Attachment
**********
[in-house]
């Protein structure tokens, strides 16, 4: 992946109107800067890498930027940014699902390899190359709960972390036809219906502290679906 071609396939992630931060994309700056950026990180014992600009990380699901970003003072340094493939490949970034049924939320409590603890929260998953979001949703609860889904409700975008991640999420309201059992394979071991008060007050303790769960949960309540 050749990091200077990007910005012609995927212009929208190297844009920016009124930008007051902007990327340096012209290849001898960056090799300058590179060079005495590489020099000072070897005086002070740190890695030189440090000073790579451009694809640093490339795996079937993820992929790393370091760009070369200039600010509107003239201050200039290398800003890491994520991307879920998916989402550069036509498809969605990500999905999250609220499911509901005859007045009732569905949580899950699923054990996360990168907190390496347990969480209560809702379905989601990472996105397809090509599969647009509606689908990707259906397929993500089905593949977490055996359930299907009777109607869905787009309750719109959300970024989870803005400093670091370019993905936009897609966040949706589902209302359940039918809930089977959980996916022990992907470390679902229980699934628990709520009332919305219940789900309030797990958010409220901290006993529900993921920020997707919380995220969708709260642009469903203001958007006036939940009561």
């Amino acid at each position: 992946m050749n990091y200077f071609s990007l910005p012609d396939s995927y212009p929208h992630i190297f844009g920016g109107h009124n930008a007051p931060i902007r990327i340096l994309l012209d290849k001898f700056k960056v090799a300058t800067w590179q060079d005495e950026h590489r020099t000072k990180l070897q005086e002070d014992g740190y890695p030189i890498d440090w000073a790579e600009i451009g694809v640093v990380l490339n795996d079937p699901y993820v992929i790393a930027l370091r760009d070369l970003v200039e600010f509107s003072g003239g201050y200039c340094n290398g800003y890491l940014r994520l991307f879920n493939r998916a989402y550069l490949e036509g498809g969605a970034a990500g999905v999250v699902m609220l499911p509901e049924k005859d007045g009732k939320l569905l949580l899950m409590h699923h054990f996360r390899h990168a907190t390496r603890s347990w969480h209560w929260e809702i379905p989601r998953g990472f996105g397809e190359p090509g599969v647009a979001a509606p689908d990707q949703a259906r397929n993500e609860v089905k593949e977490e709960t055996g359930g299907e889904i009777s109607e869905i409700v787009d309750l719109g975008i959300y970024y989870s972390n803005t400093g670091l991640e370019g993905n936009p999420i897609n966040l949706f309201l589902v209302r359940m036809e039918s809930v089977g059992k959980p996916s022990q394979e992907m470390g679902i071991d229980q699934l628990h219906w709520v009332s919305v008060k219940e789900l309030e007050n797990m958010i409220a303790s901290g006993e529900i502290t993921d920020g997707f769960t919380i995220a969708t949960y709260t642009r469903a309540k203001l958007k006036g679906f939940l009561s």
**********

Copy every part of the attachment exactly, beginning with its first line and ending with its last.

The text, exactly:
[in-house]
């Protein structure tokens, strides 16, 4: 992946109107800067890498930027940014699902390899190359709960972390036809219906502290679906 071609396939992630931060994309700056950026990180014992600009990380699901970003003072340094493939490949970034049924939320409590603890929260998953979001949703609860889904409700975008991640999420309201059992394979071991008060007050303790769960949960309540 050749990091200077990007910005012609995927212009929208190297844009920016009124930008007051902007990327340096012209290849001898960056090799300058590179060079005495590489020099000072070897005086002070740190890695030189440090000073790579451009694809640093490339795996079937993820992929790393370091760009070369200039600010509107003239201050200039290398800003890491994520991307879920998916989402550069036509498809969605990500999905999250609220499911509901005859007045009732569905949580899950699923054990996360990168907190390496347990969480209560809702379905989601990472996105397809090509599969647009509606689908990707259906397929993500089905593949977490055996359930299907009777109607869905787009309750719109959300970024989870803005400093670091370019993905936009897609966040949706589902209302359940039918809930089977959980996916022990992907470390679902229980699934628990709520009332919305219940789900309030797990958010409220901290006993529900993921920020997707919380995220969708709260642009469903203001958007006036939940009561």
């Amino acid at each position: 992946m050749n990091y200077f071609s990007l910005p012609d396939s995927y212009p929208h992630i190297f844009g920016g109107h009124n930008a007051p931060i902007r990327i340096l994309l012209d290849k001898f700056k960056v090799a300058t800067w590179q060079d005495e950026h590489r020099t000072k990180l070897q005086e002070d014992g740190y890695p030189i890498d440090w000073a790579e600009i451009g694809v640093v990380l490339n795996d079937p699901y993820v992929i790393a930027l370091r760009d070369l970003v200039e600010f509107s003072g003239g201050y200039c340094n290398g800003y890491l940014r994520l991307f879920n493939r998916a989402y550069l490949e036509g498809g969605a970034a990500g999905v999250v699902m609220l499911p509901e049924k005859d007045g009732k939320l569905l949580l899950m409590h699923h054990f996360r390899h990168a907190t390496r603890s347990w969480h209560w929260e809702i379905p989601r998953g990472f996105g397809e190359p090509g599969v647009a979001a509606p689908d990707q949703a259906r397929n993500e609860v089905k593949e977490e709960t055996g359930g299907e889904i009777s109607e869905i409700v787009d309750l719109g975008i959300y970024y989870s972390n803005t400093g670091l991640e370019g993905n936009p999420i897609n966040l949706f309201l589902v209302r359940m036809e039918s809930v089977g059992k959980p996916s022990q394979e992907m470390g679902i071991d229980q699934l628990h219906w709520v009332s919305v008060k219940e789900l309030e007050n797990m958010i409220a303790s901290g006993e529900i502290t993921d920020g997707f769960t919380i995220a969708t949960y709260t642009r469903a309540k203001l958007k006036g679906f939940l009561s």